Special teams plays a huge factor in the NHL, and the Wings are toward the top of both the Power Play and the Penalty Kill. They have the #1 power play in the league (and have all season) and are #3 on the PK (though they’ll be #1 amongst playoff teams in the West). With the increase in the number of penalties throughout hockey (we’ll see if it lasts) it can’t hurt to be amongst the best whether you’re killing a penalty, or playing a man up. They have failed to score a PPG in just 17 games this season (though four of those have come in the last 6 games).

The Wings also have had a record-breaking season on the road this year. With one more victory, they will have set a new NHL mark for road wins in a season. They’re great at home, but they admittedly play a less flashy game on the road, and just go about their business.

The Pistons are almost automatic at home, with just one loss the entire season coming in regulation at the Palace (and at 34-3 record overall). With home court advantage for the entire playoffs nearly locked up, you gotta like that statistic.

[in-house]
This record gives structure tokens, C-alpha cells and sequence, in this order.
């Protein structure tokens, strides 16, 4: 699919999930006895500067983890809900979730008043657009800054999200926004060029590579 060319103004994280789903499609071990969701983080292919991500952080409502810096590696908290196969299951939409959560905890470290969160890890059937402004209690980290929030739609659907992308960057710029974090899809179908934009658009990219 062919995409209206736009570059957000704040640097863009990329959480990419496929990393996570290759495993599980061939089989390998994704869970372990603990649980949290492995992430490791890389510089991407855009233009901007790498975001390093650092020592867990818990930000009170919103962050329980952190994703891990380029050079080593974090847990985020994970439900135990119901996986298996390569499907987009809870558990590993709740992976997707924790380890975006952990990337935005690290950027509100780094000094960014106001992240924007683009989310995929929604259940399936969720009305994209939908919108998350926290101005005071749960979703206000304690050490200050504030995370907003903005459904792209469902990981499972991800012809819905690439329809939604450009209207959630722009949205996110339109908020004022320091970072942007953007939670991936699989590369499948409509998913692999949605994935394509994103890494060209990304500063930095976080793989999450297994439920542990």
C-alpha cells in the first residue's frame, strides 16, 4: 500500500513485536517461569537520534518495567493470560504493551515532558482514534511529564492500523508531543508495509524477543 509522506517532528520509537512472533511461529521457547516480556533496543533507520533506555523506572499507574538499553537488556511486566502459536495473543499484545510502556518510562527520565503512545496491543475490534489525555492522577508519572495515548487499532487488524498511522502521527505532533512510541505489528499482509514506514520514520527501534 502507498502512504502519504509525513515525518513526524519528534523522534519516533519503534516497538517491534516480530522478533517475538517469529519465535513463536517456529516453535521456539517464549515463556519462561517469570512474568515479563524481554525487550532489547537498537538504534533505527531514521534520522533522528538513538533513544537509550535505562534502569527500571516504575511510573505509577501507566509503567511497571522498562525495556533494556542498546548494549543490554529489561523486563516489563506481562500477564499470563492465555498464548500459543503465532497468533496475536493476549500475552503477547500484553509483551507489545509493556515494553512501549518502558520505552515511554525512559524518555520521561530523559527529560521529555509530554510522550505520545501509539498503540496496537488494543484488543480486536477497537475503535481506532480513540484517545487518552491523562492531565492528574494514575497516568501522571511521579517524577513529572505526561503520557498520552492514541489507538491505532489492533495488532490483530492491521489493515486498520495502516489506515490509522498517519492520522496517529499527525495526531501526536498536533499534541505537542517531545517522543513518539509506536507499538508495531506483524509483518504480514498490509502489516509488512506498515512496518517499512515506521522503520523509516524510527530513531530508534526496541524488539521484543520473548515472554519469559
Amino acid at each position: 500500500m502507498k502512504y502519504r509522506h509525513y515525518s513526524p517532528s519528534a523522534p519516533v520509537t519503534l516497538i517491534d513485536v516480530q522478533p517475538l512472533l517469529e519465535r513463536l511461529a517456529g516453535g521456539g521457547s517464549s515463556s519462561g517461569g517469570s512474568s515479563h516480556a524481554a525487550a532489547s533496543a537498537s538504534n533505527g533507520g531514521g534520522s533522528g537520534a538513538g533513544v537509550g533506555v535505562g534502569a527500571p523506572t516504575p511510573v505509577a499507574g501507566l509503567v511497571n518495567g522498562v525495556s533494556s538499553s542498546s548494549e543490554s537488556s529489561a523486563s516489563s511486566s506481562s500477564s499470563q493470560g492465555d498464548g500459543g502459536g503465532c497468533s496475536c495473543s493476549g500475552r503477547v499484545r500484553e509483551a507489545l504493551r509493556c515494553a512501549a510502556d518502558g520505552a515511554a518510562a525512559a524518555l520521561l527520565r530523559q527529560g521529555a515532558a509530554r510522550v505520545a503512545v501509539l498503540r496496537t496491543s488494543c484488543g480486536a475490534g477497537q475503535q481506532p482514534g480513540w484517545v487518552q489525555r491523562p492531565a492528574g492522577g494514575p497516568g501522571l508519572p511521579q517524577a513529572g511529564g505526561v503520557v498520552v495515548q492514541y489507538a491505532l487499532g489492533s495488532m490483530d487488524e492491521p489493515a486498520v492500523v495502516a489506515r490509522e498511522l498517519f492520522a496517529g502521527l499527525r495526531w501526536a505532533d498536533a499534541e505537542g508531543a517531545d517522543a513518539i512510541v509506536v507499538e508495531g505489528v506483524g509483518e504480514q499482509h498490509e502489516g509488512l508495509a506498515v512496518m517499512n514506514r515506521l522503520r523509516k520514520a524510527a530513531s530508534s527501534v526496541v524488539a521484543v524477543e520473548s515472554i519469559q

Edge: Even. The Wings are good at home and great on the road. The Pistons are great at home and good on the road. They’re both in great shape.

As the NHL and NBA seasons have gone on, I’ve started to feel more and more that I really like the Wings’ chances better than the Pistons. But a big part of that has been that the Pistons have looked completely disinterested for the better part of a month and a half. I don’t doubt that a team of their caliber can flip the switch when they want to. That said, it’s not like they’ve been losing a lot of games in the process. The Wings have been workmanlike since the Olympics and have turned a once-close division fight with Nashville into a laugher.

After breaking it down, I really do like both teams’ chances to get rings this summer, but due to the quality of the competition in the respective leagues, and their amount of recent post-season experience, I’ll give the overall edge to:

Deeeeeeeeeeeeeeeetroit Basssssssssssketballlllllllllllllll!

In all reality though, its:
Edge: Detroit Sports Fans